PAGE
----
A serious elevation of privilege vulnerability in Microsoft Outlook, which was disclosed and patched earlier this week in Microsoft’s latest Patch Tuesday update, has likely been exploited by Russian state-backed threat actors against Ukrainian targets for at least 12 months.
John Hultquist, head of Google Mandiant Intelligence Analysis, said that following its public disclosure, he anticipated broad and rapid adoption of CVE-2023-23397 by multiple nation state and financially motivated actors, probably including ransomware gangs. In the coming days and weeks, he warned, these groups will be engaged in a race to exploit the vulnerability before it’s patched to gain a foothold in target systems. Computer Weekly understands that proof of concept exploits are already circulating.
“This is more evidence that aggressive, disruptive and destructive cyber attacks may not remain constrained to Ukraine and a reminder that we cannot see everything,” he said. “While preparation for attacks do not necessarily indicate they are imminent, the geopolitical situation should give us pause.
“This is also a reminder that we cannot see everything going on with this conflict. These are spies and they have a long track record of successfully evading our notice,” said Hultquist. “This will be a propagation event. This is an excellent tool for nation-state actors and criminals alike who will be on a bonanza in the short term. The race has already begun.”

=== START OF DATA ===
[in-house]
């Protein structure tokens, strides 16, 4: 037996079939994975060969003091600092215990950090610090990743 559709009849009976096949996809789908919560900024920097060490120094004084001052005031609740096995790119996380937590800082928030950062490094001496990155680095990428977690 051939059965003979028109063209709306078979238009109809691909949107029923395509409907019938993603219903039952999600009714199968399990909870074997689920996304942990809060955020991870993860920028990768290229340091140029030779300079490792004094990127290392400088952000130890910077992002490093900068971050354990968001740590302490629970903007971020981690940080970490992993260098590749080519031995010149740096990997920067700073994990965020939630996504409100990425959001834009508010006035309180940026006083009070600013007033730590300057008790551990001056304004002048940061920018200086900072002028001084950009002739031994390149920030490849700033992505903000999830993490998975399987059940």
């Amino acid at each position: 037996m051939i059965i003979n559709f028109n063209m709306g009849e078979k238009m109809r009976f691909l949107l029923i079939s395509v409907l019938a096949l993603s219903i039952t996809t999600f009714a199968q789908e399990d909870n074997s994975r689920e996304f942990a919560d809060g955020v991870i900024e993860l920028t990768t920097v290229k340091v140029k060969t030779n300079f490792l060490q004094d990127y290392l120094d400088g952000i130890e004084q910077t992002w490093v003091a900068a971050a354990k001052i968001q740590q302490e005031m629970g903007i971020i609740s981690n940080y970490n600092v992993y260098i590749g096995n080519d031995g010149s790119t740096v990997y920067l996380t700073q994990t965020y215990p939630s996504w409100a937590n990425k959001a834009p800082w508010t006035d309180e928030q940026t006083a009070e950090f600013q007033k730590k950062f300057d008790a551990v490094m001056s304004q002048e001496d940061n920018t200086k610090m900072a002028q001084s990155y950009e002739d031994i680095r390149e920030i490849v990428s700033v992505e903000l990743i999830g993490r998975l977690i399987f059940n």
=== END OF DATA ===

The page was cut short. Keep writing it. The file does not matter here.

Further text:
Exploitation of CVE-2023-23397 begins by sending a specially crafted email to the victim, but because it’s triggered server-side, can be exploited before the email is opened and viewed.
This email will have been crafted with an extended Messaging Application Programming Interface property containing a Universal Naming Convention path to the Server Message Block (SMB) share on a server the attacker controls.
When this email is received, a connection opens to the attacker’s SMB share and the victim’s Windows New Technology LAN Manager authentication protocol sends a negotiation message. This in turn can be seen and used by the attacker to discover the victim’s Net-NTLMv2 hash, extract it, and relay it to other systems in the victim’s environment, authenticating to them as the compromised user without needing to be in possession of their credentials.
In this way, the attacker not only gains a foothold in their target environment, but is able to begin lateral movement. Mandiant considers it a high-risk vulnerability due to the fact it can be used to elevate privileges without user interaction.
It was discovered by the national Computer Emergency Response Team (CERT) of Ukraine, CERT-UA, alongside Microsoft researchers, and according to Mandiant, it has been widely exploited by Russia in the past year to target organisations and critical infrastructure in Ukraine, in the service of intelligence collection and disruptive and destructive attacks on the country.
Mandiant has also seen it being used in attacks on targets in the defence, government, oil and gas, logistics, and transportation sectors in Poland, Romania and Turkey.
Mandiant’s research team has created a new designation – UNC4697 – to track exploitation of the zero-day, which is being widely attributed to APT28, an advanced persistent threat group backed by Russia’s GRU intelligence agency, also known as Fancy Bear or Strontium. This is a high-profile threat actor previously implicated in Russian attacks on the International Olympic Committee and the US presidential elections of 2016 and 2020. It frequently works with GRU actor Sandworm.